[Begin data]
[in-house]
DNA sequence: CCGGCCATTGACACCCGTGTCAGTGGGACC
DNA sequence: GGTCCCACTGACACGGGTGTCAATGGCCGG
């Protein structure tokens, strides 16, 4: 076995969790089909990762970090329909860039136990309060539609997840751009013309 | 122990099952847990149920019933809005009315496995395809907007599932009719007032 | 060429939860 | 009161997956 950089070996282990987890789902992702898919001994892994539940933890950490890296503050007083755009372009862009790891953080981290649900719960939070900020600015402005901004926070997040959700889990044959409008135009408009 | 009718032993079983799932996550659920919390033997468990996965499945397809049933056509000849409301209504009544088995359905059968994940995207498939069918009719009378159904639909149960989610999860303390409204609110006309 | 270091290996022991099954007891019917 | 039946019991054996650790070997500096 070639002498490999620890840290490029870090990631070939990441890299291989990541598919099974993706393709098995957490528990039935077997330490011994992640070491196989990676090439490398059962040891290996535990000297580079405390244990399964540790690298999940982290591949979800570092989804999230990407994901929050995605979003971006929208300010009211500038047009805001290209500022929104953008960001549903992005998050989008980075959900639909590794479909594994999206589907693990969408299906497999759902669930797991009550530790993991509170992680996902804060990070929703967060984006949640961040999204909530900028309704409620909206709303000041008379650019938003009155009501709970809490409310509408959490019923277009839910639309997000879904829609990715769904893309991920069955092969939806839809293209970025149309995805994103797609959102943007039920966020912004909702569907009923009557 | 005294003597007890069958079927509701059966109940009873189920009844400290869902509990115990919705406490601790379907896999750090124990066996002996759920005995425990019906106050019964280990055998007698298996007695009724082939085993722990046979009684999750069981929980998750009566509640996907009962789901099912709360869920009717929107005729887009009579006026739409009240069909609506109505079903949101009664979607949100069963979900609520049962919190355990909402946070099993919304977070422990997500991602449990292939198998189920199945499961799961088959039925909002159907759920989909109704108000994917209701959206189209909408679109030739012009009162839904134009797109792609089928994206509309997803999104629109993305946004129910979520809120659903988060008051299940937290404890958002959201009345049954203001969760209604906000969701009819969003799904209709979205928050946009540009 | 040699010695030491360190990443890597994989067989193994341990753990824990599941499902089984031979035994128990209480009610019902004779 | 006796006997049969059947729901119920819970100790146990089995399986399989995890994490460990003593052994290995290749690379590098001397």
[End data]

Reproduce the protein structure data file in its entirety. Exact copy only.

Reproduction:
[in-house]
DNA sequence: CCGGCCATTGACACCCGTGTCAGTGGGACC
DNA sequence: GGTCCCACTGACACGGGTGTCAATGGCCGG
């Protein structure tokens, strides 16, 4: 076995969790089909990762970090329909860039136990309060539609997840751009013309 | 122990099952847990149920019933809005009315496995395809907007599932009719007032 | 060429939860 | 009161997956 950089070996282990987890789902992702898919001994892994539940933890950490890296503050007083755009372009862009790891953080981290649900719960939070900020600015402005901004926070997040959700889990044959409008135009408009 | 009718032993079983799932996550659920919390033997468990996965499945397809049933056509000849409301209504009544088995359905059968994940995207498939069918009719009378159904639909149960989610999860303390409204609110006309 | 270091290996022991099954007891019917 | 039946019991054996650790070997500096 070639002498490999620890840290490029870090990631070939990441890299291989990541598919099974993706393709098995957490528990039935077997330490011994992640070491196989990676090439490398059962040891290996535990000297580079405390244990399964540790690298999940982290591949979800570092989804999230990407994901929050995605979003971006929208300010009211500038047009805001290209500022929104953008960001549903992005998050989008980075959900639909590794479909594994999206589907693990969408299906497999759902669930797991009550530790993991509170992680996902804060990070929703967060984006949640961040999204909530900028309704409620909206709303000041008379650019938003009155009501709970809490409310509408959490019923277009839910639309997000879904829609990715769904893309991920069955092969939806839809293209970025149309995805994103797609959102943007039920966020912004909702569907009923009557 | 005294003597007890069958079927509701059966109940009873189920009844400290869902509990115990919705406490601790379907896999750090124990066996002996759920005995425990019906106050019964280990055998007698298996007695009724082939085993722990046979009684999750069981929980998750009566509640996907009962789901099912709360869920009717929107005729887009009579006026739409009240069909609506109505079903949101009664979607949100069963979900609520049962919190355990909402946070099993919304977070422990997500991602449990292939198998189920199945499961799961088959039925909002159907759920989909109704108000994917209701959206189209909408679109030739012009009162839904134009797109792609089928994206509309997803999104629109993305946004129910979520809120659903988060008051299940937290404890958002959201009345049954203001969760209604906000969701009819969003799904209709979205928050946009540009 | 040699010695030491360190990443890597994989067989193994341990753990824990599941499902089984031979035994128990209480009610019902004779 | 006796006997049969059947729901119920819970100790146990089995399986399989995890994490460990003593052994290995290749690379590098001397």